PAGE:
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The 5 pillars of building product-market fit B2B products

Time to reassess your approach.

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Felix Gerlach
Story by
Felix Gerlach

Co-founder & CPO, PassbaseFelix is leading the meticulous product growth culture of Passbase to foster the company’s competitive edge in the identity space. He was a guest-lecturer at Standford CSP and brings in deep experienc… (show all) Felix is leading the meticulous product growth culture of Passbase to foster the company’s competitive edge in the identity space. He was a guest-lecturer at Standford CSP and brings in deep experience in growth-driven product design. Together with his co-founders, Felix was featured on the Forbes 30 under 30 2020 list.

FelixGerlach

9 out of 10 startups fail. Only a few exceptions will turn their idea into an extraordinary business that creates tremendous value and hits product-market fit.

The right product execution is the essential instrument to leverage your limited wiggle room as a founder. Especially in a high-paced startup environment with little space for failure, strong execution on the right points can decrease the risk of failure.

You might be staring at the wunderkinder in the B2B industry and their unmatched success, but there is a pattern that is repeated in their products and will be undoubtedly implemented by the next wave of brave minds as well.

In this article, I lay down a framework of five pillars, that is also based on how we build and scale products internally at Passbase — a framework that I believe can help you to re-evaluate your perspective of your product efforts and what to focus on next. 

The framework consists of (I) Solution, (II) Appeal, (III) Trust, (IV) Accessibility and (V) Compound loops. Now let’s dive in.

I. Solution

The most essential piece represents the solution that your product tries to bring to an existing problem. To be totally honest, if your product doesn’t solve a massive pain point in the market with a 10x improvement, you will be doomed to operate at the margins.

So don’t look for incremental enhancement opportunities — look for a radical change that sounds too far away for outsiders. Evaluate the existing user journey and the problems with it and aim to bring radical improvements in terms of time and cost by cutting out at least 50% of the steps.

As an example, look 10 years back and remember the pain of implementing a payment solution on a website and compare it with the solution of Stripe that reduced the user journey from self-coding, hosting, and partnering with vendors to have a ready-to-go solution that can be implemented with a few simple lines of code.

Even more, there’s a new era emerging which goes even further to achieve radical improvement by reducing the friction of even touching code. Look at the user journey again and build untraditional solutions that open the doors to an even bigger audience that can use your solution.

Creating value to customers means that they return to your product, tracked by retention rate and churn rate. Don’t look for the amount of downloads or sign ups at the first glance, build a product that has stickiness with continuous value add. 

I recommend you try to focus on your initial audience and build a product they want — data will help you understand this part. Focus and execute on building the skateboard right before you head down building the whole car.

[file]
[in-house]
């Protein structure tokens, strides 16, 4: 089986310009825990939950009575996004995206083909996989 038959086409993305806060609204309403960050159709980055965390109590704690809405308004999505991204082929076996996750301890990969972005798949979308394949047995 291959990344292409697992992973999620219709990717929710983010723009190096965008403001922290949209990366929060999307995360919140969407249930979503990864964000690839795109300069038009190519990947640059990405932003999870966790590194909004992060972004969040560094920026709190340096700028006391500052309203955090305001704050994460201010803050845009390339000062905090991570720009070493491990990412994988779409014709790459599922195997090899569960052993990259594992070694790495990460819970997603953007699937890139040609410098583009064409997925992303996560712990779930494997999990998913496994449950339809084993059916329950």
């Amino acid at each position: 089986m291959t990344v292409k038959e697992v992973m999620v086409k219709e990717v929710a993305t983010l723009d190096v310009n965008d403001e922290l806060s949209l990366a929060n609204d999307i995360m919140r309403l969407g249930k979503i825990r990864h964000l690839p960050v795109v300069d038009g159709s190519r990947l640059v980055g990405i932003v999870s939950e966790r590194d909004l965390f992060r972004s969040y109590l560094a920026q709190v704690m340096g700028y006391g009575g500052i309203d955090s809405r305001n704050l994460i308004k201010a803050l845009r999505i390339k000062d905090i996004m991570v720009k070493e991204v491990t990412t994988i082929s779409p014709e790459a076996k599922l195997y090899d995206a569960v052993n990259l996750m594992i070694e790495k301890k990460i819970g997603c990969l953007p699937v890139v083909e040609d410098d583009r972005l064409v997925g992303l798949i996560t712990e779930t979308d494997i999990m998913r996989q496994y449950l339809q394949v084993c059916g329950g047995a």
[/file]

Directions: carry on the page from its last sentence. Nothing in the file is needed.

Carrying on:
The more often users return and use your product, the more likely they find continuous value in it. If you can retain the majority of your users since they signed up for the first time, you might have found the first magic factor.

Ask your customers what they would do if your product would shut down tomorrow — would this break or affect their own product massively? What would be their alternative solution — could your solution be easily replaced?

Furthermore, timing is an essential piece of this formula. Imagine how the iPhone in 2007, Android in 2008, or LTE in 2009 gave disruptive opportunities and opened up new market segments.

Look around and find new directions that can be leveraged as competitive advantages. Take the time to look at the market opportunity on a meta level and find exponential growth paths in upcoming or even untapped markets that need something that eventually does not exist yet.

II. Appeal

Design can disrupt whole industries by taking usability patterns to a new level. If you look at UBER, that lets you order a cab within two to three clicks, you can see the extent of what happens if you break a current pattern and cut 10 steps out of the user journey towards radical simplicity. 

Might sound easier said than done, but make your solution as simple as possible, eliminate unnecessary noise and options and focus on the job that needs to be done. Start using the Pareto Principle to find the 20% of actions that reflect 80% of value add.
mobility
Although, the interesting part of it is, that the majority of users don’t care about the UI or UX — but their subconscious does. The psychology principle known as a visceral reaction states that people decide whether they like something or not within a few seconds of looking at something. This reaction goes faster than our consciousness so we don’t even realize it.

By creating a user experience that can disrupt markets and win masses, you have to consider design patterns to build products that people love to use. I summarized this in another blog post 10 essential rules for good product design that can help guide you.

Additionally, try to build a brand and a community around your product. Sit down and think what your brand should represent and form a brand identity around it. Invest in the community around your product early on and let them guide you to form an usable initial product. 

Some of the most successful startups built up one of the strongest tech communities that reflect the need of this initiative. Communities will help to attract the second wave of customers — don’t under-evaluate this piece in the formula.